Why do some people not believe in science?
Ignorance: Why Some People Deny the Facts
Often enough there is still no reliable answer to a question; there is a lack of research or the data are ambiguous. But sometimes the matter is clear and yet people hold views that are blatantly contradicting the facts. Why is that?
It has little to do with education or thinking, as two new studies show. Rather with »motivated reasoning«, clinging to desired, albeit demonstrably false, assumptions. In other words, if someone takes a view that is inconsistent with the facts, it is not for factual, but for personal reasons.
Corey Cusimano and Tania Lombrozo from Princeton University examined the phenomenon using examples from everyday and private life. They presented case histories to around 1,900 test subjects in which the state of affairs suggested a certain point of view, but moral norms a different one. For example, cocaine was found in a good old friend's room but he claims it wasn't his. Are you supposed to believe him? The test subjects stated on the one hand what they believed to be the correct position in this situation and on the other hand what an objective observer would infer from the evidence.
If the socially desirable opinion was not within the limits set by the facts, these were postponed if necessary
The two judgments were on average close to one another. But the more the test subjects saw it morally imperative to ignore the facts, the more they did it - every third person even beyond the limits that he himself still considered justifiable by objective standards. And the more moral a view was in the subjects' eyes, the less evidence they found necessary. "The test subjects considered moral considerations to be legitimate reasons to represent a view that does not correspond to the objective, evidence-based judgment," explain Cusimano and Lombrozo in the magazine "Cognition".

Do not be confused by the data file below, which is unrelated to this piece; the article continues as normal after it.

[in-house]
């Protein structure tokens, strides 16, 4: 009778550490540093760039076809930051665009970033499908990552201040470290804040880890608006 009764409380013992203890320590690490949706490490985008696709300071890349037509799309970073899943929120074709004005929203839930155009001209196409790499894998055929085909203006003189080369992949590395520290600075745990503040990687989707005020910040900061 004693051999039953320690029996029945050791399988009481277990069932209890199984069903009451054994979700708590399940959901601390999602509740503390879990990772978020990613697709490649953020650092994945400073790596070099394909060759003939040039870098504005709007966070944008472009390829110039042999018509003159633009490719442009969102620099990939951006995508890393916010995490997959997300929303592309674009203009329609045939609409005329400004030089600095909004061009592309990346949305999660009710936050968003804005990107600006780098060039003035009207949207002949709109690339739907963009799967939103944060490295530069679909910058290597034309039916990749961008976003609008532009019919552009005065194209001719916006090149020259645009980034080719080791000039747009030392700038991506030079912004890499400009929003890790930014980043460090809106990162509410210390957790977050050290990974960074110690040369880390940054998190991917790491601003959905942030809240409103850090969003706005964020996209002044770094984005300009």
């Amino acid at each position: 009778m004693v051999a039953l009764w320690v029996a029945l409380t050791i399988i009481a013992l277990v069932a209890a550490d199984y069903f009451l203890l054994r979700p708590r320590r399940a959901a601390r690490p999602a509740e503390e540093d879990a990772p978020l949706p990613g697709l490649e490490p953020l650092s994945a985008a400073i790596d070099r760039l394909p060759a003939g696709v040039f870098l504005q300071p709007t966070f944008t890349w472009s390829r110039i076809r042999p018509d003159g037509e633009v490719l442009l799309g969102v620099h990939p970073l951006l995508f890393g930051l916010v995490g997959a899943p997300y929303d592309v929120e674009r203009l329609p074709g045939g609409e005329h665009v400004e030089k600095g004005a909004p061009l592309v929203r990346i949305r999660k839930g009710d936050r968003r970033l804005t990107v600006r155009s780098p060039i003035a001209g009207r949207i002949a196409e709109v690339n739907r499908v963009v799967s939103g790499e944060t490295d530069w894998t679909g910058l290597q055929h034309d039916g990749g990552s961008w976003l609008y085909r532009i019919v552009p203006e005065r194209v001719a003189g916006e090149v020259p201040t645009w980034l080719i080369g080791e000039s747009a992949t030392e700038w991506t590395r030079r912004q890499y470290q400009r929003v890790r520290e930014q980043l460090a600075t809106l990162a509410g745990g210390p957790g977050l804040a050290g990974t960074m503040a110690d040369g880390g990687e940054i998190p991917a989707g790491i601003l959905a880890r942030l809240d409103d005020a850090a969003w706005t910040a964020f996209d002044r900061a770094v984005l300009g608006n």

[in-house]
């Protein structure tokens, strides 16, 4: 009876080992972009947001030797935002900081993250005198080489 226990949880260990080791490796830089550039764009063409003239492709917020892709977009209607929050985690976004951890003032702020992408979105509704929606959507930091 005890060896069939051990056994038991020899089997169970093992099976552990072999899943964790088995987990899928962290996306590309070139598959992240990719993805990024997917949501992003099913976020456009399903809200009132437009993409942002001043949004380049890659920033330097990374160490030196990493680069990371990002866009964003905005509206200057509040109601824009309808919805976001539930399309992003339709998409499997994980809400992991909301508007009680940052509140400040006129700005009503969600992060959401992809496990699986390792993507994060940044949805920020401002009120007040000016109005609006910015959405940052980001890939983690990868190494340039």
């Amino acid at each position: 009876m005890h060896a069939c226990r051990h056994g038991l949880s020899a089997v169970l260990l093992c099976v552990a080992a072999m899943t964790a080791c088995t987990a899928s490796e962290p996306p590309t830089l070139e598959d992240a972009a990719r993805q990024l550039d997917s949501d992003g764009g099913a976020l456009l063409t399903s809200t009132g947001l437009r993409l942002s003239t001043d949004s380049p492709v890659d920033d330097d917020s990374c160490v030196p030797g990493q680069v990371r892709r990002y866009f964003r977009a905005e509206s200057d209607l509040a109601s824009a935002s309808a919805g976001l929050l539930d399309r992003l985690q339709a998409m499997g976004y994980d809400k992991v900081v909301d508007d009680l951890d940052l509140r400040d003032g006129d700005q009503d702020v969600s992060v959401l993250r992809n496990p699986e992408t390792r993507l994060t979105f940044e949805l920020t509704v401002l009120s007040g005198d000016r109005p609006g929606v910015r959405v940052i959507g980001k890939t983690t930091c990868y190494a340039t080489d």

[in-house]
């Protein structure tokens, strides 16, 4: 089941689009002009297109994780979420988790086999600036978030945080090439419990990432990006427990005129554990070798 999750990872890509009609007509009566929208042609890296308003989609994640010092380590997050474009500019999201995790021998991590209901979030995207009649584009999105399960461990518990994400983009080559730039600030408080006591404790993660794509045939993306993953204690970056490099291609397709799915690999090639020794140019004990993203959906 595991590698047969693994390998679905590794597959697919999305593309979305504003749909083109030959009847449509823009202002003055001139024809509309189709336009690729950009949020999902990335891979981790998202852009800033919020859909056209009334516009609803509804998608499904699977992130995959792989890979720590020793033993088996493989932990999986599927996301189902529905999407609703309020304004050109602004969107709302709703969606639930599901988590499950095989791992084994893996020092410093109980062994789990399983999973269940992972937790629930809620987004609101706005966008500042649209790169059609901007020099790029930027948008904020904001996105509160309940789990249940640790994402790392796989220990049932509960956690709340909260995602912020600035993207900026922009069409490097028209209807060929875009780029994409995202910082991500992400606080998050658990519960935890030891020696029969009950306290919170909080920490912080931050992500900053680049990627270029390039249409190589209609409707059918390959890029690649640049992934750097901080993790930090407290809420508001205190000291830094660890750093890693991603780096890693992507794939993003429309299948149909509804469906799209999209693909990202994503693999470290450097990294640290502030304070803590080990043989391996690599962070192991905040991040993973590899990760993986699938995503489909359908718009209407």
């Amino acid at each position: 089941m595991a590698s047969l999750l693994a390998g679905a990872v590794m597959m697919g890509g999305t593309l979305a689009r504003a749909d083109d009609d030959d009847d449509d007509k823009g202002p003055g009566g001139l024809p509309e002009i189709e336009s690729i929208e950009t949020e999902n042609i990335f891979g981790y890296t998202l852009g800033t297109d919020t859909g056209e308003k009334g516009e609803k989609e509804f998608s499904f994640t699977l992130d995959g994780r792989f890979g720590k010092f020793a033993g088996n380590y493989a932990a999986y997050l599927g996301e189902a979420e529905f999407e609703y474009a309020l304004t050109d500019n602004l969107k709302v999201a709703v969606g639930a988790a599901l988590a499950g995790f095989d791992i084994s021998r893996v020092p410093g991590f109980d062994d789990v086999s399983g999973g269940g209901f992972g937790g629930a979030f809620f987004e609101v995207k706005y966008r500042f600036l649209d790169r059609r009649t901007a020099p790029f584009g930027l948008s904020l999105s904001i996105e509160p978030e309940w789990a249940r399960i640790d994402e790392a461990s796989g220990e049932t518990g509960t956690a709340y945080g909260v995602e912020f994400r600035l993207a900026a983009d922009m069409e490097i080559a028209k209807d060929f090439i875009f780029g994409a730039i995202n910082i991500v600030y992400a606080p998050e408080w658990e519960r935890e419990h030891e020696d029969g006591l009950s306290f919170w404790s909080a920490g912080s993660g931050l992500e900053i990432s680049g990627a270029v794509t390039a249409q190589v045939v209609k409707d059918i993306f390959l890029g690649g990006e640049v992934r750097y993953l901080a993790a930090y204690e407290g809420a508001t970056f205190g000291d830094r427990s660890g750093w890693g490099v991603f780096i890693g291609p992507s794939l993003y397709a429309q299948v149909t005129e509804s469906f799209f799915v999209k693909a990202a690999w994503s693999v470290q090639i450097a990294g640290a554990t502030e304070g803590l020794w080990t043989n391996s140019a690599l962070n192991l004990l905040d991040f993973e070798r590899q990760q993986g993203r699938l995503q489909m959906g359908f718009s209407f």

As the psychologists showed in a follow-up study, the test subjects applied two different standards: If someone was morally obliged to ignore the situation, the permissible scope for what was still considered factual increased for him - but only for him. If the socially desirable opinion was not within the limits set by the facts, these were postponed if necessary.
Closing your eyes to the truth is understandable when it comes to friends and family. It is different with scientific questions: At first glance, there is no good reason to deny the facts. Matthew Hornsey of the University of Queensland has been researching what lies behind skepticism about science for many years. His conclusion in the journal “Current Directions in Psychological Science”: To understand such an attitude, one has to know the psychological background. The psychologist has found six reasons why people ignore scientific findings.
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